This is not good.

We attempt to return to the start beach which is directly into the wind. The boat will not point into the wind more than about 70 degrees with the broken sail and it is painfully slow going the mile or two back toward the island. We end up well down the beach where a ranger has seen us land. She does not bother to tell us we cannot land here, but rather works out a plan to get us back on a trailer and off the beach out of danger so we can do what we have to do. My four-wheel-drive truck puts the trailer into the water near the ranger station road. The boat floats on the trailer and as I pull it out of the water the trailer gets bogged down in a slight valley and the truck spins its wheels in the sand and gets stuck. More rangers come to our rescue each with a better idea leading to a ranger truck pulling my truck while we both run in four-wheel drive back to the start beach and the safety of the grass behind the beach.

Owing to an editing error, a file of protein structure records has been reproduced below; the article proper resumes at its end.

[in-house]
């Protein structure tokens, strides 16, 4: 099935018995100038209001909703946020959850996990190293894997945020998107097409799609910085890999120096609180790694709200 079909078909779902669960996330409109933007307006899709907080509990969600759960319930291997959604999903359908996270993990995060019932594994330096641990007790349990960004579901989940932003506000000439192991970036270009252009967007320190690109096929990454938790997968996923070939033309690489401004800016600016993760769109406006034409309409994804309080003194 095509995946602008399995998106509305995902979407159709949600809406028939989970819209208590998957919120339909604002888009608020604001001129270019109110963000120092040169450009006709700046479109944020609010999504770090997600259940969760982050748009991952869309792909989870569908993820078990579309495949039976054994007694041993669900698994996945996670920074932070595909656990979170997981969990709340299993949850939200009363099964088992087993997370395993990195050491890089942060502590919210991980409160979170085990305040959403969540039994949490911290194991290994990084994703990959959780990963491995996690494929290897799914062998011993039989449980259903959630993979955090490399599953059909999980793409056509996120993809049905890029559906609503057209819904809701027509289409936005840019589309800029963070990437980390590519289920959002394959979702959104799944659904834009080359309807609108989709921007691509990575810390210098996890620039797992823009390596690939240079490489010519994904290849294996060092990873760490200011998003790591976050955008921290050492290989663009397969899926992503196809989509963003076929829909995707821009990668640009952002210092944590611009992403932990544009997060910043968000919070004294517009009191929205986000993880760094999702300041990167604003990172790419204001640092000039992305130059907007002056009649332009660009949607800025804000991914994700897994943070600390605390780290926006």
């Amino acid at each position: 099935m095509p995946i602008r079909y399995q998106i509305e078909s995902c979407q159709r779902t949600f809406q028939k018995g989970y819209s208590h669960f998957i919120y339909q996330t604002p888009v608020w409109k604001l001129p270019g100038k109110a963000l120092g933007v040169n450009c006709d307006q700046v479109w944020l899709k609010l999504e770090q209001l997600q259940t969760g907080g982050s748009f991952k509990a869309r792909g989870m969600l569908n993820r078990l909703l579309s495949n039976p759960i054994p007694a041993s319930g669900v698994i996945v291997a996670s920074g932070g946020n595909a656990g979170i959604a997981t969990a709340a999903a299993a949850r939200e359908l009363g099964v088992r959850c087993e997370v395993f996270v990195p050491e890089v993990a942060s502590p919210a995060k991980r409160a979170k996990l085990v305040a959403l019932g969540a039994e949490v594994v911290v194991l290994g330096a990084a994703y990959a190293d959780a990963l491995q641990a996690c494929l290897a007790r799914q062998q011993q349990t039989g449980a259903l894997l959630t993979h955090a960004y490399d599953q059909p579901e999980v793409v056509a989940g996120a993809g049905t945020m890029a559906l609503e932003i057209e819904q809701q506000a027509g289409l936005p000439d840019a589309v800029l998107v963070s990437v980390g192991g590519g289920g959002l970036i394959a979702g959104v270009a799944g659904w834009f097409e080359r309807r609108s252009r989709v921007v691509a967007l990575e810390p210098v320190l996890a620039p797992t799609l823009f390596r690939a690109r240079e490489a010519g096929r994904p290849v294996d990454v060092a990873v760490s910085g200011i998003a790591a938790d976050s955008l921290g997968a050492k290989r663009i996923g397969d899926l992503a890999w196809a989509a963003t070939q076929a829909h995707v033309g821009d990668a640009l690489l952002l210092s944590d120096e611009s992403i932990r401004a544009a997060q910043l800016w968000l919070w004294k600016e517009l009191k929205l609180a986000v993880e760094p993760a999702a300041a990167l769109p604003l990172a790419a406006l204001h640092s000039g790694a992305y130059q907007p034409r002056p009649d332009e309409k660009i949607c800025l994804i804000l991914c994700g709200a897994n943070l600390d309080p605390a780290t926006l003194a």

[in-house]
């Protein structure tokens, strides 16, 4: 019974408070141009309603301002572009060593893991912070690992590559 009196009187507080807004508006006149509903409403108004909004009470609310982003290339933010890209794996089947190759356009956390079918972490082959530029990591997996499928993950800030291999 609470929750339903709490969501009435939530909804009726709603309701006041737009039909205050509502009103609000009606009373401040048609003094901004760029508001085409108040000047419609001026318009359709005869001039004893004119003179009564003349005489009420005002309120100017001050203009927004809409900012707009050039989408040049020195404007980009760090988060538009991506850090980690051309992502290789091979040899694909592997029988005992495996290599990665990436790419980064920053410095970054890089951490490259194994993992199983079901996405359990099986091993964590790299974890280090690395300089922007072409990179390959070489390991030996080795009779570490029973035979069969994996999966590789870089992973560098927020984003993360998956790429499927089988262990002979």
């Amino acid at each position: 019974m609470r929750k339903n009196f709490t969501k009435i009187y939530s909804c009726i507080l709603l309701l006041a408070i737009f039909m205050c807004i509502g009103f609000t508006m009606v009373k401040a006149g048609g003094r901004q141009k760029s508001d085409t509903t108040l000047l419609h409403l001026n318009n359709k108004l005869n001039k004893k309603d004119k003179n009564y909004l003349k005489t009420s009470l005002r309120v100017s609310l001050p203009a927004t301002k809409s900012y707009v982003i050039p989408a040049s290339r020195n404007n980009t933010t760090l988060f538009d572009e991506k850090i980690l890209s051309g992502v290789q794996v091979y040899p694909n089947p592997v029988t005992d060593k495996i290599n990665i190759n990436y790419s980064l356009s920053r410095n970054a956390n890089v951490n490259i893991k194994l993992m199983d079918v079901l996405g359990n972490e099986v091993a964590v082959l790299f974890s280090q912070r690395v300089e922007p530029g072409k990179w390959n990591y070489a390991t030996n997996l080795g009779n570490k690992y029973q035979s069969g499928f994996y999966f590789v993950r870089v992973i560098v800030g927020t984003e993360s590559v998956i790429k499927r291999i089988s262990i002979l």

This handful of rangers willingly went out of their way to save our effort and to make it much easier to recover and be on our way. I cannot thank these men and women enough for their help and wonderful attitude.

We get the boat back to grass and down rig it and then go in search of properly sized sail slides. Poor Kyle ends up going to three West Marines in St. Petersburg, Bradenton, and Sarasota to find the number of slugs we need going forth. Kyle then spends the evening, while at a party with local friends of ours, attaching slides to sail. The attachment is as good or better than the originals.

Sunday morning we launch from a small, little-used, county park which I will not divulge as I have used it twice now as an Everglades Challenge starting point. We sail out of Stump Pass into the Gulf after doing our SPOT check-in with Ckpt #1. We follow the coast as close as we feel safe to do while crossing Boca Grande channel and pull in closer to shore as the wind picks up. We reach the end of Sanibel and the winds and seas increase dramatically. We pinch up hard around the island hoping to seek the protection of the mainland south of Ft. Myers several miles distance. There is too much wind and nasty seas. We make no headway.